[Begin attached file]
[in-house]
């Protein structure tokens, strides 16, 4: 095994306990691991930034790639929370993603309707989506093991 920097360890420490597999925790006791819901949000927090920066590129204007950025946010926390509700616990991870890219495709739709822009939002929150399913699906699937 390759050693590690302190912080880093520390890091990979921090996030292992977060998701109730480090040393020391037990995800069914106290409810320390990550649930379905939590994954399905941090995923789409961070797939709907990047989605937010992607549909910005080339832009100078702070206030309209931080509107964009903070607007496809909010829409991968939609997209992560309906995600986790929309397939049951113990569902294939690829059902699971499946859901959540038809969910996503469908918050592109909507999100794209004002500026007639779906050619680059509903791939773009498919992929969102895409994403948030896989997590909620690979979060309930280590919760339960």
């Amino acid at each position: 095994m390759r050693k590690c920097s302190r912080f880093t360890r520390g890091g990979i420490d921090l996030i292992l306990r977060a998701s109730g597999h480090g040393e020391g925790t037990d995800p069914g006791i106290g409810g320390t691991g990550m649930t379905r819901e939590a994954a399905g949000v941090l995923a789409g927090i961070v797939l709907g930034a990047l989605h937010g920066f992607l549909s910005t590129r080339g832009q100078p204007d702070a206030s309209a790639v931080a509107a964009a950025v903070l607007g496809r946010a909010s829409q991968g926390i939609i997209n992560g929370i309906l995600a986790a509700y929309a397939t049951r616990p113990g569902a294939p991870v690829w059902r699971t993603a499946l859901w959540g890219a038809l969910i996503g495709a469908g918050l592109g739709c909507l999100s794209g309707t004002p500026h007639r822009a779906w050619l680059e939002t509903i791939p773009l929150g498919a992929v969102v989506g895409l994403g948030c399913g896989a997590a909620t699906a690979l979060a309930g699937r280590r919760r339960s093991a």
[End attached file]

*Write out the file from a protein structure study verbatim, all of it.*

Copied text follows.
[in-house]
């Protein structure tokens, strides 16, 4: 095994306990691991930034790639929370993603309707989506093991 920097360890420490597999925790006791819901949000927090920066590129204007950025946010926390509700616990991870890219495709739709822009939002929150399913699906699937 390759050693590690302190912080880093520390890091990979921090996030292992977060998701109730480090040393020391037990995800069914106290409810320390990550649930379905939590994954399905941090995923789409961070797939709907990047989605937010992607549909910005080339832009100078702070206030309209931080509107964009903070607007496809909010829409991968939609997209992560309906995600986790929309397939049951113990569902294939690829059902699971499946859901959540038809969910996503469908918050592109909507999100794209004002500026007639779906050619680059509903791939773009498919992929969102895409994403948030896989997590909620690979979060309930280590919760339960």
């Amino acid at each position: 095994m390759r050693k590690c920097s302190r912080f880093t360890r520390g890091g990979i420490d921090l996030i292992l306990r977060a998701s109730g597999h480090g040393e020391g925790t037990d995800p069914g006791i106290g409810g320390t691991g990550m649930t379905r819901e939590a994954a399905g949000v941090l995923a789409g927090i961070v797939l709907g930034a990047l989605h937010g920066f992607l549909s910005t590129r080339g832009q100078p204007d702070a206030s309209a790639v931080a509107a964009a950025v903070l607007g496809r946010a909010s829409q991968g926390i939609i997209n992560g929370i309906l995600a986790a509700y929309a397939t049951r616990p113990g569902a294939p991870v690829w059902r699971t993603a499946l859901w959540g890219a038809l969910i996503g495709a469908g918050l592109g739709c909507l999100s794209g309707t004002p500026h007639r822009a779906w050619l680059e939002t509903i791939p773009l929150g498919a992929v969102v989506g895409l994403g948030c399913g896989a997590a909620t699906a690979l979060a309930g699937r280590r919760r339960s093991a």